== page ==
Ideally, culturally inspired communities continue to perform and follow rituals in order to keep the tradition and their unique identity. The first period bleeding is a girl’s transition to womanhood.
And it’s not only an important time for the girls but also for the parents, especially for the mothers for them to guide their girls towards their journey of being full blown women.
How people celebrate their girls’ first period varies in terms of religion, country and ancestral origin.
For most girls living in countries where old traditions are overpowered by technology and modernism, a girl’s menarche is nothing but a chance for parents to do some serious sex talk with her.
Parents would even remind their teenage children not to fall in love unless they already got their period.
Without your period, you’re still officially a child. Today’s teenagers don’t actually celebrate their first period. Most girls are told to hate it instead of accepting it.
Here are some weird and maybe not so weird rituals and traditions followed by people around the world to celebrate a girl’s first period:
1. Sri Lankan
Puberty is lavishly celebrated in Sri Lanka. A Tamil puberty ceremony is luxurious and expensive. The family members and friends are expected to offer luxurious gifts.
To make it extra special, the girl’s close family members will bathe her and feed her extravagant dishes. She is also isolated from everybody except her close relatives.
After being given her second bath, she will then be dressed in a sari. Wearing her sari has a meaningful symbolism. The sari symbolizes her acceptance of her journey of becoming a mature woman.
“My mom slapped me when I got my period”. Considered an old Jewish custom, the whole slapping custom is experienced by most Jewish girls.
But the origin and reason of the custom isn’t clear at all, even to older women who kept the tradition alive.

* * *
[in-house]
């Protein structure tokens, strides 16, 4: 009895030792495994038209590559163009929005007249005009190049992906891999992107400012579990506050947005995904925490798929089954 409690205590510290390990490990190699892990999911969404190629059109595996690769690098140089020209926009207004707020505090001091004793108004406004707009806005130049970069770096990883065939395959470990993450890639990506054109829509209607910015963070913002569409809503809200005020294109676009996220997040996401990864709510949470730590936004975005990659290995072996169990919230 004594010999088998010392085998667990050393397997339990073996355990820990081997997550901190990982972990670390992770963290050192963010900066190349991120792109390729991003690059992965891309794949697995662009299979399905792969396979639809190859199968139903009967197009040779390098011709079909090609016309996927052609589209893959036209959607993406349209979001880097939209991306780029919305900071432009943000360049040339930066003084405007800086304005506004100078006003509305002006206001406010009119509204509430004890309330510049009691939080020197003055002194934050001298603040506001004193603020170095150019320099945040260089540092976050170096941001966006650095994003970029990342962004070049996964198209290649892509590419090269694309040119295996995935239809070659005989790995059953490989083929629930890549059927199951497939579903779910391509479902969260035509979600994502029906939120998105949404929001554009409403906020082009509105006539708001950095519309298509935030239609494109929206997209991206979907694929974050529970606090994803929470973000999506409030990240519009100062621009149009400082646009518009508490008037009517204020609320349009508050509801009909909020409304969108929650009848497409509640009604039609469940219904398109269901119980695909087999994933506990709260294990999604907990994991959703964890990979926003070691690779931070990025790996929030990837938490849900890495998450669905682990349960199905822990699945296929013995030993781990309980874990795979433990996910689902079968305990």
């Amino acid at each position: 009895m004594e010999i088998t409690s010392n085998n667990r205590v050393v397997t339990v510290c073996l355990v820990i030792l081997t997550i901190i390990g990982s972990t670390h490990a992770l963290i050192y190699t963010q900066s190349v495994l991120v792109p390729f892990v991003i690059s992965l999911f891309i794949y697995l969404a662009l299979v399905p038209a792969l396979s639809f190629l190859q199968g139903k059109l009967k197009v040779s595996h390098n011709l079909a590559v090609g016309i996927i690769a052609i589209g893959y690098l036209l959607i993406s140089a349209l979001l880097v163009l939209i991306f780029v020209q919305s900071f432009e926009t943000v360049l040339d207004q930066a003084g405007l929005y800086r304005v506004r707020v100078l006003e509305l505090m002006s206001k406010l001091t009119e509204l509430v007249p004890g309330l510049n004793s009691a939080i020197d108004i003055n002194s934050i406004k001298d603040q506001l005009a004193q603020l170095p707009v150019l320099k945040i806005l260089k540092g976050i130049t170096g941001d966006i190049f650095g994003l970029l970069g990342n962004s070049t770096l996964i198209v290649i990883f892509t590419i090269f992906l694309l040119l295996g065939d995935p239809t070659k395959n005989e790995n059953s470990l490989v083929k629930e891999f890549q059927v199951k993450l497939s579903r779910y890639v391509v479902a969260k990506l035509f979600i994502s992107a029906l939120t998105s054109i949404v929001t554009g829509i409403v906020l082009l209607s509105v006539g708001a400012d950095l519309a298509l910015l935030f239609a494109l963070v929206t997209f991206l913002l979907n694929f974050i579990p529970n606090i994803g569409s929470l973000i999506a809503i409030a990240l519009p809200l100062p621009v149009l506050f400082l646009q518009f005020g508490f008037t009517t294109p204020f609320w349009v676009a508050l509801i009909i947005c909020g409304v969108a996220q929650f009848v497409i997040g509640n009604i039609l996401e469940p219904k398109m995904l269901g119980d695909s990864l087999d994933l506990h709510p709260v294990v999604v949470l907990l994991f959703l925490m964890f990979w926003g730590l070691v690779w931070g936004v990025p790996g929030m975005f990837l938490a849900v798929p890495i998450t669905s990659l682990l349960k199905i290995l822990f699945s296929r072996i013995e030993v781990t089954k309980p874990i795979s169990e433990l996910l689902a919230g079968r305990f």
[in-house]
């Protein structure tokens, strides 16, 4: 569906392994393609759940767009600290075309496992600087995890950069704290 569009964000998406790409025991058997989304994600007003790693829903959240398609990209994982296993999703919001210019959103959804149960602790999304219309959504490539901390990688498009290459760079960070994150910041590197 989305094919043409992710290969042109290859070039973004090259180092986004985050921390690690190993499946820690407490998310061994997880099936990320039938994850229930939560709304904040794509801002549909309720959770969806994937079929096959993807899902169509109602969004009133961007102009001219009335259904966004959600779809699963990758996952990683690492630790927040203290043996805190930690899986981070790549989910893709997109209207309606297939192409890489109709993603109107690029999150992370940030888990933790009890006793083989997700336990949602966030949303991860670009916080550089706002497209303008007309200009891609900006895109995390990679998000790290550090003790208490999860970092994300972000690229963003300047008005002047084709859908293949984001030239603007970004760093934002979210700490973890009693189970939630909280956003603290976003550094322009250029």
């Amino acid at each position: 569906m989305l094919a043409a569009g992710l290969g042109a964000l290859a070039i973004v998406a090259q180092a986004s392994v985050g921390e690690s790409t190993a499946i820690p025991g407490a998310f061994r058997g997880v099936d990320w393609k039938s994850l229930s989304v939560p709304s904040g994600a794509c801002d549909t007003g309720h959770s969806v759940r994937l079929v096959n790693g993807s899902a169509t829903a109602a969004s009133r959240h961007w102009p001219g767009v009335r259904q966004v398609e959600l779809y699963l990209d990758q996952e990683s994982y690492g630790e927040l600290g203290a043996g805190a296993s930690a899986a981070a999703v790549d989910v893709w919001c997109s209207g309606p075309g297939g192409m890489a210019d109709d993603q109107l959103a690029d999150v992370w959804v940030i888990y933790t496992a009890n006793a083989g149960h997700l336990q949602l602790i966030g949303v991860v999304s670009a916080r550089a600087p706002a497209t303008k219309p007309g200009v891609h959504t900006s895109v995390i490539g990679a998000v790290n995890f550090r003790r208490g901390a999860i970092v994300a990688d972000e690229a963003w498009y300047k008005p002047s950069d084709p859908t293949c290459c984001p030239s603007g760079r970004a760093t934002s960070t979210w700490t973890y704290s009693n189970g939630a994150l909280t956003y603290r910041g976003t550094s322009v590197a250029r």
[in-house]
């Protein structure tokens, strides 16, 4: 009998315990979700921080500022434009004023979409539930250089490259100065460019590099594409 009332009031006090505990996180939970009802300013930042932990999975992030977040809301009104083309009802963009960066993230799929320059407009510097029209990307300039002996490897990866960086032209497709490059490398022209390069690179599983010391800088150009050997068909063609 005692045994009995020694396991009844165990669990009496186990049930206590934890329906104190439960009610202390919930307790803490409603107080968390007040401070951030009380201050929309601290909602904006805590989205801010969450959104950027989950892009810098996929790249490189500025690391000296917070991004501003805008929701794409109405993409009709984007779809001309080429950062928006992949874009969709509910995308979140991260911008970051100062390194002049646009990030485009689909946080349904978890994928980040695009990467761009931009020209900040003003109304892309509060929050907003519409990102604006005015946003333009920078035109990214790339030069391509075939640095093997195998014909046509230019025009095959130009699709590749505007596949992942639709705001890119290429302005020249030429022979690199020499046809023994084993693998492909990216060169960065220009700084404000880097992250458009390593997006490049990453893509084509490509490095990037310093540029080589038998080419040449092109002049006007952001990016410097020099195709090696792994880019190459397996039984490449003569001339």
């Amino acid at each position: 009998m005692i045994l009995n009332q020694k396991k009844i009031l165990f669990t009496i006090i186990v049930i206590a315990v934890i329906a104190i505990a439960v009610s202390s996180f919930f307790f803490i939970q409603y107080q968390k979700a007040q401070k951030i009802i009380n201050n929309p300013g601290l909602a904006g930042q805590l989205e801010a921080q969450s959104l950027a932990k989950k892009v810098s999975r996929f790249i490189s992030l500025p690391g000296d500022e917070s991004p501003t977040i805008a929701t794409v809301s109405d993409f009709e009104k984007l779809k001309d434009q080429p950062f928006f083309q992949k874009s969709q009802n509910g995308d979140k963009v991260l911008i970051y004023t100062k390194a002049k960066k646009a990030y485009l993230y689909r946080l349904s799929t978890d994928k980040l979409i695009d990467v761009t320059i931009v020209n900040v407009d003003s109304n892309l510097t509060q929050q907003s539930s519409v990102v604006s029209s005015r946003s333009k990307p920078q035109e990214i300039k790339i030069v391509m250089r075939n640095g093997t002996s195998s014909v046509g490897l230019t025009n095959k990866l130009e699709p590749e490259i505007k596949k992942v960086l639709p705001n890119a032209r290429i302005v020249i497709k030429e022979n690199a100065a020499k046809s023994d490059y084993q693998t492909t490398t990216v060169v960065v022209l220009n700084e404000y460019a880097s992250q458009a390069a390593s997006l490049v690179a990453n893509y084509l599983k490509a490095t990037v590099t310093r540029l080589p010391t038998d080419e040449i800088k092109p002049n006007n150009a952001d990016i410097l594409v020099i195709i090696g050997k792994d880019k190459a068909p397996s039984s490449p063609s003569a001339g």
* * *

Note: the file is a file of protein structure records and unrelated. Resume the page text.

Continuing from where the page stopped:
The first possible reason is to slap some sense into a girl who is already capable of bearing children, reminding her not to get pregnant out of wedlock. Another possible reason is to somehow awaken a girl from her childhood to womanhood.
Indian families hold coming of age ceremonies for girls who just had their first menstruation. The ritual is performed in order to create a positive energy so the girl can have a good life in matrimony.
It is their way to declare that there’s a girl in the family who is already capable of getting married and bear children. It’s an invitation to potential suitors who are interested to offer her marriage.
The ritual is done privately and is exclusive only to family members. Like in Sri Lankan custom, the girl is bathed and wrapped in a colorful sari.
The girl is seated on a stool where only the married ladies are allowed to perform the ritual.
Called “sadanggu”, the ritual is executed to make sure that the girl will be blessed with a good marriage, good husband and bear children.
She must make a promise to forget her childish ways and become a mature woman.
Puberty rituals for girls are still performed by Navajo people until now. The ritual, called kinaalda, lasts for four days where the whole family gathers to celebrate with her.
For the entire celebration, she will be trained emotionally and physically. She will perform tasks for her to have a sense of responsibility.
The ritual is special because the girl’s family will prepare a big corn cake cooked in an earth oven, which is usually done only for special events and ceremonies.
She is expected to wear a traditional buckskin dress with her braided hair. She also needs to get up at sunrise and run fast each day.
She should also have a female role model who is willing to teach her everything she should know about being a woman.
The role model is most probably an older female relative who will share her tribal wisdom about relationships with the opposite sex.
For the Dagara people, the whole puberty ritual is about teaching the girls about sex and intimacy with the opposite sex. It is a form of initiation where the girls are given sex education by older female women.
Celebrating a girl’s period is actually a form of acceptance. While it might sound scary for girls who experience bleeding vaginas for the first time, the rituals are helpful for them not to feel alienated and weird about the whole idea of being a woman.
Most ritual customs include performing them with family members to show their support to their girls. It takes a lot of guidance and counseling so most girls can fully accept the fact that being a mature woman means taking full responsibility to their actions, understanding their bodies, and knowing their roles in the society.
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